Ah, the Consumer Electronics Show: the annual international destination for the most forward-looking technology each year, matched with a frenetic navel-gazing from industry insiders that pales only to the self-aggrandizing swagger of the tech world’s brand behemoths, and big promises from baby hardware start-ups hoping to make it big on a non-working plastic prototype and a semi-polished sales pitch.
Oh, and there are always more than a few gems that make it all worthwhile.
It’s a huge show. I logged 40,000 steps walking every aisle of the show floor over 48 hours, and I’m sure I still missed something.
It’s my third trip to Vegas for the annual tech toy fest. The first was seven years ago (2008 recap); then last year (2014 recap).
For 2015, I can tell you I was inspired, underwhelmed and energized at what I found at this year’s show. This was a year of paradox for a culture in the age of technology transition.
There were more booths with Oculus Rift virtual reality demos than companies selling the 360 degree cameras and software needed to create content for it. However, there were many companies exploring new ways to maneuver in 3D and IRL realms, including via feet, ears, wrist and shoes. And NFC tattoos.
There was more talk about autonomous cars as a guaranteed reality than the infrastructure and near-term, baby-step innovations required to support a more realistic evolution.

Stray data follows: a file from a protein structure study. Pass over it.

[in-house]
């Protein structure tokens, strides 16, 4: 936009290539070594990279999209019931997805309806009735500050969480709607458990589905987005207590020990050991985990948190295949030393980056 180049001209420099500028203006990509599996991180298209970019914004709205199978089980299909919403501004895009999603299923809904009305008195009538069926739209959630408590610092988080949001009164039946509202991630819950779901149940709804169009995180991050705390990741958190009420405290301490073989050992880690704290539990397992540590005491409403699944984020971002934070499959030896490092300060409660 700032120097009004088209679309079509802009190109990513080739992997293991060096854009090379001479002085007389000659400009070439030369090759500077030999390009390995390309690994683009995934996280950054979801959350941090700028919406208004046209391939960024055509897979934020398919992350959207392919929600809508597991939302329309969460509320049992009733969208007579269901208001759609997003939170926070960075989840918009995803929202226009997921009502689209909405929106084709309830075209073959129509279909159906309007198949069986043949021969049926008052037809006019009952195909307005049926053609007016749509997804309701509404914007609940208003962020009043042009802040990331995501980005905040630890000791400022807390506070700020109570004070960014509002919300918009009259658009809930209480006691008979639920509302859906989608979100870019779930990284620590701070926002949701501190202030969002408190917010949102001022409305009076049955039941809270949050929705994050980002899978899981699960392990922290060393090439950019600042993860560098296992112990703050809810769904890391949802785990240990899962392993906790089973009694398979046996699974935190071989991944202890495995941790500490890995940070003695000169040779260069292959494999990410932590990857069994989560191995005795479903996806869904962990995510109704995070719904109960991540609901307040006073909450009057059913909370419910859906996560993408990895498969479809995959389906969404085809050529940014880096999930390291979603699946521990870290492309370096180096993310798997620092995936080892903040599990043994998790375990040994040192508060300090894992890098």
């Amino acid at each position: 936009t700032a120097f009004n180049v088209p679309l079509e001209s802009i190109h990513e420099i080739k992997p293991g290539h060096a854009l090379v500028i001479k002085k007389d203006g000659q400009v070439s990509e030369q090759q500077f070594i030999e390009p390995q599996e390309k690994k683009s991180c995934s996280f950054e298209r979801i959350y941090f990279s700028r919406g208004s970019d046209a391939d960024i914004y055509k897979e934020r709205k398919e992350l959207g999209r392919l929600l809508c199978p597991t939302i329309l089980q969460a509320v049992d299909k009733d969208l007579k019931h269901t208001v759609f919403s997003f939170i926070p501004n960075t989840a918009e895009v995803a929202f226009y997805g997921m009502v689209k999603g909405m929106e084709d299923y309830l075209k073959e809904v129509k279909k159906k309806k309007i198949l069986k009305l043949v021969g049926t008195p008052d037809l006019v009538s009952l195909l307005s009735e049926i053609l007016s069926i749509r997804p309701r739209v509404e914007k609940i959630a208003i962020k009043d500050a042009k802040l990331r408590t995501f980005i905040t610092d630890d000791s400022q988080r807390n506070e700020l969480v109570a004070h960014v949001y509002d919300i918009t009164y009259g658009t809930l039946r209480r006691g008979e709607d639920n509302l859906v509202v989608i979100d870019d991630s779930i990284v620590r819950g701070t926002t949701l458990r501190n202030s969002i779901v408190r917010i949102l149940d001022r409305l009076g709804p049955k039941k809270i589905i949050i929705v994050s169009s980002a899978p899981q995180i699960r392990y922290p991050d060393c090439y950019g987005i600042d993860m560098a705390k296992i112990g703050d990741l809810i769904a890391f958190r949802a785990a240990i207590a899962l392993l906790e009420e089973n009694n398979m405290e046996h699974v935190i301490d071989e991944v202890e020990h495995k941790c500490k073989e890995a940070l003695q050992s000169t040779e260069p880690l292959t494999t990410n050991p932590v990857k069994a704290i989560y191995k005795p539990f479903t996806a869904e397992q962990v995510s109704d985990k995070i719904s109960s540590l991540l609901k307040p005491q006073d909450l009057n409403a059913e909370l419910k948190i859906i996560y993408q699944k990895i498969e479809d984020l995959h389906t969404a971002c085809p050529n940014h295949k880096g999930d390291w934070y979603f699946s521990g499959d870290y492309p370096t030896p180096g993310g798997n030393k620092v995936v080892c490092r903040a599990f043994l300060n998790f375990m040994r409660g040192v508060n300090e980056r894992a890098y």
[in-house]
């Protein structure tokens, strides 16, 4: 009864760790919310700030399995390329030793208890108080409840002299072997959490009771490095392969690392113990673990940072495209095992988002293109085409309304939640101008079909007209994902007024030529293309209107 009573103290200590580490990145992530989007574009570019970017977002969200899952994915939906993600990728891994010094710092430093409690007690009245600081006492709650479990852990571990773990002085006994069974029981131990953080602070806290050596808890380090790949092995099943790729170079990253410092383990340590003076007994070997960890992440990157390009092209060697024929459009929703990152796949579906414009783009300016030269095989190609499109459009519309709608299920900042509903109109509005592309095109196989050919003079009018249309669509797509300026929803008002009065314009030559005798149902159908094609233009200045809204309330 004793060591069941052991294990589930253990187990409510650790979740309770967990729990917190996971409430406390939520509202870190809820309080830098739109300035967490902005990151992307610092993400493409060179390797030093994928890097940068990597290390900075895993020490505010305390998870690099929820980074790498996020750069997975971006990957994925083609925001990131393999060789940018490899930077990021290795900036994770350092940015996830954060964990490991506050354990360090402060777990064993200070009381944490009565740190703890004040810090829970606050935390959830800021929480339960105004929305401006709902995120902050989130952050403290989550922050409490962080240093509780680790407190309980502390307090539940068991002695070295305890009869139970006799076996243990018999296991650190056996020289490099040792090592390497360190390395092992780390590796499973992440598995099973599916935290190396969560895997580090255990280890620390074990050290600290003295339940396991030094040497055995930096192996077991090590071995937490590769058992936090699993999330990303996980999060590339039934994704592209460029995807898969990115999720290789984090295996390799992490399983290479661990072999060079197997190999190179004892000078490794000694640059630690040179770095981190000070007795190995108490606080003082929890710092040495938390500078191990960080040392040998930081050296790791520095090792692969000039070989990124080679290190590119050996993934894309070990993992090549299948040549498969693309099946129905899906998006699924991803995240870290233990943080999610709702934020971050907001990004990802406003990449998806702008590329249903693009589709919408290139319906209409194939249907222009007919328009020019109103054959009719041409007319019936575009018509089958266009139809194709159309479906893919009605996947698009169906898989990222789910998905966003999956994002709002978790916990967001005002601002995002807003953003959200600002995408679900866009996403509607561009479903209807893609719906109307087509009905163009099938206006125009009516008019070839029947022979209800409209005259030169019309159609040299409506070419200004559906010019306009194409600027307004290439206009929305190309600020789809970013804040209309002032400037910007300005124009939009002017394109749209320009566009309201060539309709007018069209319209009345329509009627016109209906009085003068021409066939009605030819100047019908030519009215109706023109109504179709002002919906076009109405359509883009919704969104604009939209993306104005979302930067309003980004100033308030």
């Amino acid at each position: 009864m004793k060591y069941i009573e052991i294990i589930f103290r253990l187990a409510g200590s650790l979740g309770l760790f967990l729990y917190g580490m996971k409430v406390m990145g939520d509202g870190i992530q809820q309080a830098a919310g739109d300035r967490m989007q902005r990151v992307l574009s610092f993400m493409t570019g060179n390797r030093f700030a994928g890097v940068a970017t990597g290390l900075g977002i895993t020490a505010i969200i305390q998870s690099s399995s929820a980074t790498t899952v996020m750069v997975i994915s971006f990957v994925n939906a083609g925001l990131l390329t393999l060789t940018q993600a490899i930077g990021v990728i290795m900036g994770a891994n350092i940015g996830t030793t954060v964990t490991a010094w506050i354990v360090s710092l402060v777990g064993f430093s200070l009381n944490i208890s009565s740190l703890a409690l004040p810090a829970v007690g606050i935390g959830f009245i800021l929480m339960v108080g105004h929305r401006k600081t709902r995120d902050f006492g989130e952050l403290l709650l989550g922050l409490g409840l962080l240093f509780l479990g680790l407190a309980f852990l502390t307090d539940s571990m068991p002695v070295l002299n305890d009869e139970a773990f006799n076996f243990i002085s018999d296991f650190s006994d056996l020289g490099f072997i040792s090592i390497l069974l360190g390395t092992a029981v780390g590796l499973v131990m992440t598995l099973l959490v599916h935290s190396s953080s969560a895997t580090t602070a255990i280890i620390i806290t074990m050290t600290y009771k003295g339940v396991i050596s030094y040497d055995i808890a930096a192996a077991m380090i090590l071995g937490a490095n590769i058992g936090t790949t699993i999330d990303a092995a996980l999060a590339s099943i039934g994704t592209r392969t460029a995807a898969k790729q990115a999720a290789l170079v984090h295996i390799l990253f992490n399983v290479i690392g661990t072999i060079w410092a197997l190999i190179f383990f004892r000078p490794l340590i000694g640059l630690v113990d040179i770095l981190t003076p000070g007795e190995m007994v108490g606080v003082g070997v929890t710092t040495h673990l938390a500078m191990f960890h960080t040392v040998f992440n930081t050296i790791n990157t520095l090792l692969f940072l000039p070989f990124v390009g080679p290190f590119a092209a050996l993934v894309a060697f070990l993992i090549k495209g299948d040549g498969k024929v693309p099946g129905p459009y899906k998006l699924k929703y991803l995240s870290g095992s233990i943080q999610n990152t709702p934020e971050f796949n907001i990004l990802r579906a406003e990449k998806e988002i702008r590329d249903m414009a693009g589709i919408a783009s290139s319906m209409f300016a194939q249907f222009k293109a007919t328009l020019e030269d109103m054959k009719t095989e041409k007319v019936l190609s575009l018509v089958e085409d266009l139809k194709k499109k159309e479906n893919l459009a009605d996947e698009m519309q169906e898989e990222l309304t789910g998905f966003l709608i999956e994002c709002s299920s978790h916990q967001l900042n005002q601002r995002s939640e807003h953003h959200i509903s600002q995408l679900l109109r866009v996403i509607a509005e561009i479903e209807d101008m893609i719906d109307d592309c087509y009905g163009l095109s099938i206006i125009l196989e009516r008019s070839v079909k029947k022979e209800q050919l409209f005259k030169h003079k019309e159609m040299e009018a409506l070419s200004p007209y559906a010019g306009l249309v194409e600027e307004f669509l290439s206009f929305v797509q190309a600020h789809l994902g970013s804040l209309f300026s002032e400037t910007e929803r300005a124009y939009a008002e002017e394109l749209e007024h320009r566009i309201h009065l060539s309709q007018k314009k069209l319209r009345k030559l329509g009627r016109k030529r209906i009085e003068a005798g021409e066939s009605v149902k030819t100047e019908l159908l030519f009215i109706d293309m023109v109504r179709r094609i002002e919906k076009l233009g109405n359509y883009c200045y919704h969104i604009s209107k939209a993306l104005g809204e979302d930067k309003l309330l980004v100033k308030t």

The TVs this year were truly more picturesque than real life. Except the majority of programming is just finally starting to catch up to 4k, so buying an 8k TV would be lots of wasted pixels.
I witnessed people walking up to strangers and letting them plop a brain scanner on their noggin without a semblance of acknowledgement there could be side effects — or who owned the data from the experience.
There were drones galore. Talk about smart watches, smart homes and smart wallets. But none of it actually plays very well together, and not a lot of it solves immediate problems.
It seems to be common knowledge that if a device can send a notification to your phone, then it’s awesome. I struggle to disagree with this assessment, myself. And enchanted objects — regardless of how life-improving they may be — make non-smart objects look all the more dumb.
There were an increased number of 3D printers this year, and an encouraging base of 3D handheld scanners and material providers growing up to bolster the category.
Last year, the threat of an Apple Watch loomed over the wrist wearable and smart watch vendors. This year Apple stole some mindshare by announcing a March launch date on the first day of the show.
Meanwhile, the rise in haptic technology is truly amazing, and I look forward to that category growing into our computers, wearables and autos. Although, someone will surely get burned (literally), and I fear miseducation will impede its adoption. I guess we’ll see.
Here are some of the advancements I saw this year that caught my eye, separated into the following categories:
- Virtual Reality
- The Future of Hands Free
- Technology to Impact Your Daily Life
- The Future of Personal Transportation
- The Drones are Coming!
- Internet of Things
- Robots, because CES
- The Ridiculous Side of CES
Here we go!
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